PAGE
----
Shades and Colours of the Bassoon
Beyond its role in the orchestra, you may not often think of the bassoon as a solo instrument. But it has lots to say. Izabela Musial, winner of the 2018 RPS Allianz Instrumentalist Prize, invites you on a musical journey, revealing all the wonders of her instrument...
Hello everyone! I'm excited to be sharing a playlist of my favourite bassoon pieces which I hope will give you a greater impression of the many unique shades and colours of my instrument. I've written a few words about each track, explaining why I think they're worth listening to, and why they're special to me.
First on the list, we have the 1st movement from Camille Saint-Saëns' Sonata for Bassoon and Piano, Op. 168. This is one of my favourite pieces written for bassoon, ever. It was composed in 1921, but the style of it is still strictly Romantic. It's one work I will never get bored of, and each time I perform it is such a joy! This recording is by Dutch bassoonist Bram Van Sambeek, one of the most outstanding bassoon players of our generation.
We all know Stravinsky’s The Rite of Spring was controversial when it was first performed. The reason why I chose it for my playlist is because this piece was actually written 8 years BEFORE the beautiful and romantic Saint-Saëns Sonata above! In the opening, you can hear how Stravinsky made the bassoon play in an unusually high register. The whole beginning is like an improvised cadenza, and even those familiar with the work may be surprised to know that Stravinsky marked in the part ad libitum, which means 'at one's pleasure'.
Stravinsky used the bassoon in different ways, which you'll hear in the next two tracks. One is the Lullaby from his ballet The Firebird. What I love about this piece is how calm the bassoon sounds here, yet somehow tense and intriguing at the same time. It’s one of those solos that we bassoonists are very proud to play. The second track is an Aria from his opera The Rake’s Progress. I have very nice memories of this one. When I was in the graduate orchestra Southbank Sinfonia, we worked on the Aria with professional players from the Royal Opera House, and performed the whole opera ourselves with British Youth Opera. I love the bassoon part in this: Stravinsky knows absolutely how to use the bassoon in a way that's very lyrical and cantabile.
Next, we have Benjamin Britten's Nocturne, his last orchestral song cycle. It has eight movements, each of them for orchestra, tenor, and, except for the first one, an obbligato instrument. The Kraken is the second movement and takes a text by poet Alfred Tennyson. I think this might be one of the most challenging excerpts in the bassoon's orchestral repertoire: Britten uses the entire range of the instrument and its dynamics, and it sounds amazing.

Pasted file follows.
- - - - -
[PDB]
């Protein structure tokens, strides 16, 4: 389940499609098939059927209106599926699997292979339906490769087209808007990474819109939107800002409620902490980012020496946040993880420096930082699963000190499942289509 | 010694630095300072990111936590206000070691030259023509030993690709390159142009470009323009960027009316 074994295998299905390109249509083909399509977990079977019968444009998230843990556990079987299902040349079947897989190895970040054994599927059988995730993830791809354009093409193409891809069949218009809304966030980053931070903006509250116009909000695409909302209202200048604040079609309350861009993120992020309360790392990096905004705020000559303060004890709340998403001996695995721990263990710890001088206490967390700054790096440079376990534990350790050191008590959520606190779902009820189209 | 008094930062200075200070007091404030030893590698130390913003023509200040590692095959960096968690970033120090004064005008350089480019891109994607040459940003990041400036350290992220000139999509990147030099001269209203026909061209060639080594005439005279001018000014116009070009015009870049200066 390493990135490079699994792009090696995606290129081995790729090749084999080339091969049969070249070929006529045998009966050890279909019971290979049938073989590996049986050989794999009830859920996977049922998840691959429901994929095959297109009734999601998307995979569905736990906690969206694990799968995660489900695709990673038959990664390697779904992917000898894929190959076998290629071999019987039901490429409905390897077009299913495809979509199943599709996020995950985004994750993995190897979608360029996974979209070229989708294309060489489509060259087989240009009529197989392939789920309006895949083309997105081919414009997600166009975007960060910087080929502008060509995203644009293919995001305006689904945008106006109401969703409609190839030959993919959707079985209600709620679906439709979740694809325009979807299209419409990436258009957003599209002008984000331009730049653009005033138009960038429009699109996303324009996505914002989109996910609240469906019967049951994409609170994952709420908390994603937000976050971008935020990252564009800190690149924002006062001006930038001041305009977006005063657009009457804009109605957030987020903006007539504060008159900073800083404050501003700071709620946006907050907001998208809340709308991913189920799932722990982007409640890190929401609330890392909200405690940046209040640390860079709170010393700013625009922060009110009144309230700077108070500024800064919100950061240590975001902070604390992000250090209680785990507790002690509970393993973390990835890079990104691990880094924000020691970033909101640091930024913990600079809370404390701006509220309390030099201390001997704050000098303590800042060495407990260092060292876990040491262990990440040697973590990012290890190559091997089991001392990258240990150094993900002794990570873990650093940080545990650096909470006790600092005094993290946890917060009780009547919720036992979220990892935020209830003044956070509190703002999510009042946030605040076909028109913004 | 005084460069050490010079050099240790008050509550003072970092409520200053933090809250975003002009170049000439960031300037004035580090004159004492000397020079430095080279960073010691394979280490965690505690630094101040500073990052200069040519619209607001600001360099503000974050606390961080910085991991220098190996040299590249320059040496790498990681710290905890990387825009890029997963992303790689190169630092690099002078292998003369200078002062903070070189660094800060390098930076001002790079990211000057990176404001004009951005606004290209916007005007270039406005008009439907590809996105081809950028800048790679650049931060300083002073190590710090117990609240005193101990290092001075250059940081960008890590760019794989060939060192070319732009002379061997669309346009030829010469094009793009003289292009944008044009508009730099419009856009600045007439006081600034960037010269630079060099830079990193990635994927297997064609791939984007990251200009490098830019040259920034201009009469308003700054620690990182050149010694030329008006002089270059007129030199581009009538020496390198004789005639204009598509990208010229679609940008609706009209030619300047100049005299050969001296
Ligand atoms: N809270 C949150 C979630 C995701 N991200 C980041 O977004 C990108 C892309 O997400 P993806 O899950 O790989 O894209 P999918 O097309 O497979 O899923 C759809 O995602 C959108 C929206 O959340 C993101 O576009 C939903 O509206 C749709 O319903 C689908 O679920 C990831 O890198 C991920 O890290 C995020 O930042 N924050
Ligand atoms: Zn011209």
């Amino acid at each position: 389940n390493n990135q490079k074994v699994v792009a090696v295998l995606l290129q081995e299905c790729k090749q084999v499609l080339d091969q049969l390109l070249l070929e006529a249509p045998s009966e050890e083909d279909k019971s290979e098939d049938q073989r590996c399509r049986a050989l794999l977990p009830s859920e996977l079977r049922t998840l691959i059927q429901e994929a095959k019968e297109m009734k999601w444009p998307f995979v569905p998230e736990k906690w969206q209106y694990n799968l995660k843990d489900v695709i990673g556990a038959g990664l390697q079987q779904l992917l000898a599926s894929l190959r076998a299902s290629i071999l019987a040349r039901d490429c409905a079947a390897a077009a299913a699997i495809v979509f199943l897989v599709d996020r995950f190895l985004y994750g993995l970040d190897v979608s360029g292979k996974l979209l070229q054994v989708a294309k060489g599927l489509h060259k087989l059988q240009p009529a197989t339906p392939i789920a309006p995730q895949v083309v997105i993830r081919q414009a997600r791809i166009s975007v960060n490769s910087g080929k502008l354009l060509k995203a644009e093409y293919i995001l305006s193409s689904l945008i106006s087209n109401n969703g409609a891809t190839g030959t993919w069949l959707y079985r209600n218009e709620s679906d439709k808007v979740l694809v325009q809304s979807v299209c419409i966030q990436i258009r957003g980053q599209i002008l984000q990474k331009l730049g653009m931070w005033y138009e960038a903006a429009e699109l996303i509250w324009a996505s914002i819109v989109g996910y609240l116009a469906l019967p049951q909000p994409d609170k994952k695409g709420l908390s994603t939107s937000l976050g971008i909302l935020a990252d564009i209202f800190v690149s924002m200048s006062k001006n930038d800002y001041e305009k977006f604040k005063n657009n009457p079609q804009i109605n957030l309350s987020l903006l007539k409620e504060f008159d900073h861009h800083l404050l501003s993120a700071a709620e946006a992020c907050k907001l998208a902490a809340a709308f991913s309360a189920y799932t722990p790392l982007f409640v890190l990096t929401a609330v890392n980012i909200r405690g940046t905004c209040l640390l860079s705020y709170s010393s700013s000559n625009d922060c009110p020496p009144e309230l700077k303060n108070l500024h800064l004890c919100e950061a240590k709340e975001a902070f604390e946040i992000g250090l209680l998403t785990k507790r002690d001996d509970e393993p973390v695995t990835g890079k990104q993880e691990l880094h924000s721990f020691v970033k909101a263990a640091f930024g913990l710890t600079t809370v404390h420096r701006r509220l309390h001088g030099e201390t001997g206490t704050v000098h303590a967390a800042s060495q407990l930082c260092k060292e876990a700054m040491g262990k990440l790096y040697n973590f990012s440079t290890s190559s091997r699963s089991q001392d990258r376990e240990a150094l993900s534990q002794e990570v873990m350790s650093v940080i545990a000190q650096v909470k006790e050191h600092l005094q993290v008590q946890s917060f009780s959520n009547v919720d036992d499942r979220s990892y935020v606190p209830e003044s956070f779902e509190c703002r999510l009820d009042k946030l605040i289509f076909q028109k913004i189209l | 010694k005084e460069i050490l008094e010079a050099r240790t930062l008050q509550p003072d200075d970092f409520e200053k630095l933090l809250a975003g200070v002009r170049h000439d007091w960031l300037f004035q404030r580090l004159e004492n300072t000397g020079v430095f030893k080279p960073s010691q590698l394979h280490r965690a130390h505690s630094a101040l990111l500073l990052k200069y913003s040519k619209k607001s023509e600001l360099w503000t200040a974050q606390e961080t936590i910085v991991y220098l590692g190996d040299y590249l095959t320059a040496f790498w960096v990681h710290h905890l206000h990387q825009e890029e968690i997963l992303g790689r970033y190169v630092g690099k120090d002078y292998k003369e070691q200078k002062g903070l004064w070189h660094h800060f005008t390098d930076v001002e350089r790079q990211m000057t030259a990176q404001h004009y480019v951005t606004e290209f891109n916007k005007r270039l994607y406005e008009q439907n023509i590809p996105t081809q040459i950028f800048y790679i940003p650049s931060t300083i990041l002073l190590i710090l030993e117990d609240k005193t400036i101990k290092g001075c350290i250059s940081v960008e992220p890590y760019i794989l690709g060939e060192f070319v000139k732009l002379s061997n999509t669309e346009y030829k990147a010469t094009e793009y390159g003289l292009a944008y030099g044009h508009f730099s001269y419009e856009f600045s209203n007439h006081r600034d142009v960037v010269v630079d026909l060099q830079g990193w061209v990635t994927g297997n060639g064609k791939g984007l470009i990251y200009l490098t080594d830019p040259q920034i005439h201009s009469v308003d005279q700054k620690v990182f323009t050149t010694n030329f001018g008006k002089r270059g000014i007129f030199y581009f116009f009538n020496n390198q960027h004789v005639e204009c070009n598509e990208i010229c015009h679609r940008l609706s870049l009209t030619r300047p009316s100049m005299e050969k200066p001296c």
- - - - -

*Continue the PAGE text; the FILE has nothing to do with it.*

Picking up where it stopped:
The following piece - Nocturne-danse - is very special to me. It was one of the pieces I performed in my final recital at the Royal College of Music and is written by French Eugene Bozza, who wrote many chamber pieces for bassoon and piano.
I think the bassoon can work very well as a solo instrument with orchestra. I love this particular recording of Richard Strauss' Duett-Concertino for Clarinet and Bassoon, which was released earlier this year. The bassoon part is performed by Julie Price, Principal Bassoon of the BBC Scottish Symphony Orchestra and the English Chamber Orchestra, and the second movement - Andante - always makes me very emotional.
To show you historically how bassoons used to sound, I've added the 1st movement from Vivaldi’s Concerto in B-flat major, RV503. Vivaldi composed almost 40 bassoon concertos(!) and Sergio Azzolini, an Italian bassoonist has recorded all of them, playing a traditional instrument. It sounds totally different to the instruments we use nowadays, and what I love about Azzolini’s playing is his freedom and understanding of the music.
The bassoon has such a characteristic sound which composers have picked up on in movie scores - and here we have some examples. The first track comes from Harry Potter and the Philosopher’s Stone by John Williams and is for contrabassoon and harp. The second is the leading melody from The Hateful Eight by Ennio Moriconne.
To conclude my playlist, I've chose two completely different pieces which demonstrate just how many shades and colours the bassoon can make. Earlier this year Bram van Sambeek released a CD called ORBI, which means the Oscillating Revenge of Background Instruments. It contains covers of popular songs by Pink Floyd and Metallica among others, with the band comprising bassoon, double bass, Hammond organs and drums. My two favourites are Hey You by Pink Floyd and Uprising by Muse.
Iza is one of several young artists the RPS is proud to be supporting as they establish their careers. We are especially grateful to Allianz for their help in supporting Iza. To find out more about her, and the range of opportunities we offer to talented instrumentalists, please click the links below.